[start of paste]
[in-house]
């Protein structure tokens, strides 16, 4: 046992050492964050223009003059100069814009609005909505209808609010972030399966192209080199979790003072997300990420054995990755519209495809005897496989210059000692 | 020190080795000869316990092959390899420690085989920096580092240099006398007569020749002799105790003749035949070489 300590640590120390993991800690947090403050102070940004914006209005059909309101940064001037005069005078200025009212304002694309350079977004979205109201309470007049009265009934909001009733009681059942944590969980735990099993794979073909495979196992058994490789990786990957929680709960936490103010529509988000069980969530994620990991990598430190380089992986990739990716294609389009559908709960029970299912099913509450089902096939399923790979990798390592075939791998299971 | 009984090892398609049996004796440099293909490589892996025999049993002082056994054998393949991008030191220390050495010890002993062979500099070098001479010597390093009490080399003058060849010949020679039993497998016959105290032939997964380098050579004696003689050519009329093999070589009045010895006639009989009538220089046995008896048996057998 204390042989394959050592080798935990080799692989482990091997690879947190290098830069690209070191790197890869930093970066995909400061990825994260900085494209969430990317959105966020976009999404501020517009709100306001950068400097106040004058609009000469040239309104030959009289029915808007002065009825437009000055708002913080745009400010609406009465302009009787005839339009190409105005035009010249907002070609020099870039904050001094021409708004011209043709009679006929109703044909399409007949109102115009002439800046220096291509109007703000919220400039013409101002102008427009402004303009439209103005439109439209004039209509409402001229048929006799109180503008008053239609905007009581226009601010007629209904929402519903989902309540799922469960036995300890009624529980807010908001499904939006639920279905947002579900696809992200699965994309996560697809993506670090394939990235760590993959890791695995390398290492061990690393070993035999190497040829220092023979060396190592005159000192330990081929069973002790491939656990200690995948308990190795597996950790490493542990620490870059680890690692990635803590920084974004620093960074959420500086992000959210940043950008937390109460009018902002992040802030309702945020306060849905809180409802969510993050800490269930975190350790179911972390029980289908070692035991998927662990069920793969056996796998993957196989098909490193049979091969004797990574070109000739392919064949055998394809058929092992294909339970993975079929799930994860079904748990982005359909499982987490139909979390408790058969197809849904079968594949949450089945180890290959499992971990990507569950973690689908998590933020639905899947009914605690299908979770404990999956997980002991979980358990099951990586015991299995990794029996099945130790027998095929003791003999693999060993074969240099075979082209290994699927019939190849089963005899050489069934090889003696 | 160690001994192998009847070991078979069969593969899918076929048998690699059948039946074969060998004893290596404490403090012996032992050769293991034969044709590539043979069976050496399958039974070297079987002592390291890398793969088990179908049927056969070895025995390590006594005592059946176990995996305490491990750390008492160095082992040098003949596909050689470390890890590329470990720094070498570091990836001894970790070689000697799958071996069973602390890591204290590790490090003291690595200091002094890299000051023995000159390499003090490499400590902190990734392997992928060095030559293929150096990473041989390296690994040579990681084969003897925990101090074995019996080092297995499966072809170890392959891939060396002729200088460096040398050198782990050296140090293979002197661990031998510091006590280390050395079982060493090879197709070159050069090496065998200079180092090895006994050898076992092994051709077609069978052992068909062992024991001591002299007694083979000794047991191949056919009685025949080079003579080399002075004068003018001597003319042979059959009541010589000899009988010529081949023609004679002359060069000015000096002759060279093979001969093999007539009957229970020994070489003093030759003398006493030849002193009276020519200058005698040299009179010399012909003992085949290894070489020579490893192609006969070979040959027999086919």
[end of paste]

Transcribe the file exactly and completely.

[in-house]
């Protein structure tokens, strides 16, 4: 046992050492964050223009003059100069814009609005909505209808609010972030399966192209080199979790003072997300990420054995990755519209495809005897496989210059000692 | 020190080795000869316990092959390899420690085989920096580092240099006398007569020749002799105790003749035949070489 300590640590120390993991800690947090403050102070940004914006209005059909309101940064001037005069005078200025009212304002694309350079977004979205109201309470007049009265009934909001009733009681059942944590969980735990099993794979073909495979196992058994490789990786990957929680709960936490103010529509988000069980969530994620990991990598430190380089992986990739990716294609389009559908709960029970299912099913509450089902096939399923790979990798390592075939791998299971 | 009984090892398609049996004796440099293909490589892996025999049993002082056994054998393949991008030191220390050495010890002993062979500099070098001479010597390093009490080399003058060849010949020679039993497998016959105290032939997964380098050579004696003689050519009329093999070589009045010895006639009989009538220089046995008896048996057998 204390042989394959050592080798935990080799692989482990091997690879947190290098830069690209070191790197890869930093970066995909400061990825994260900085494209969430990317959105966020976009999404501020517009709100306001950068400097106040004058609009000469040239309104030959009289029915808007002065009825437009000055708002913080745009400010609406009465302009009787005839339009190409105005035009010249907002070609020099870039904050001094021409708004011209043709009679006929109703044909399409007949109102115009002439800046220096291509109007703000919220400039013409101002102008427009402004303009439209103005439109439209004039209509409402001229048929006799109180503008008053239609905007009581226009601010007629209904929402519903989902309540799922469960036995300890009624529980807010908001499904939006639920279905947002579900696809992200699965994309996560697809993506670090394939990235760590993959890791695995390398290492061990690393070993035999190497040829220092023979060396190592005159000192330990081929069973002790491939656990200690995948308990190795597996950790490493542990620490870059680890690692990635803590920084974004620093960074959420500086992000959210940043950008937390109460009018902002992040802030309702945020306060849905809180409802969510993050800490269930975190350790179911972390029980289908070692035991998927662990069920793969056996796998993957196989098909490193049979091969004797990574070109000739392919064949055998394809058929092992294909339970993975079929799930994860079904748990982005359909499982987490139909979390408790058969197809849904079968594949949450089945180890290959499992971990990507569950973690689908998590933020639905899947009914605690299908979770404990999956997980002991979980358990099951990586015991299995990794029996099945130790027998095929003791003999693999060993074969240099075979082209290994699927019939190849089963005899050489069934090889003696 | 160690001994192998009847070991078979069969593969899918076929048998690699059948039946074969060998004893290596404490403090012996032992050769293991034969044709590539043979069976050496399958039974070297079987002592390291890398793969088990179908049927056969070895025995390590006594005592059946176990995996305490491990750390008492160095082992040098003949596909050689470390890890590329470990720094070498570091990836001894970790070689000697799958071996069973602390890591204290590790490090003291690595200091002094890299000051023995000159390499003090490499400590902190990734392997992928060095030559293929150096990473041989390296690994040579990681084969003897925990101090074995019996080092297995499966072809170890392959891939060396002729200088460096040398050198782990050296140090293979002197661990031998510091006590280390050395079982060493090879197709070159050069090496065998200079180092090895006994050898076992092994051709077609069978052992068909062992024991001591002299007694083979000794047991191949056919009685025949080079003579080399002075004068003018001597003319042979059959009541010589000899009988010529081949023609004679002359060069000015000096002759060279093979001969093999007539009957229970020994070489003093030759003398006493030849002193009276020519200058005698040299009179010399012909003992085949290894070489020579490893192609006969070979040959027999086919």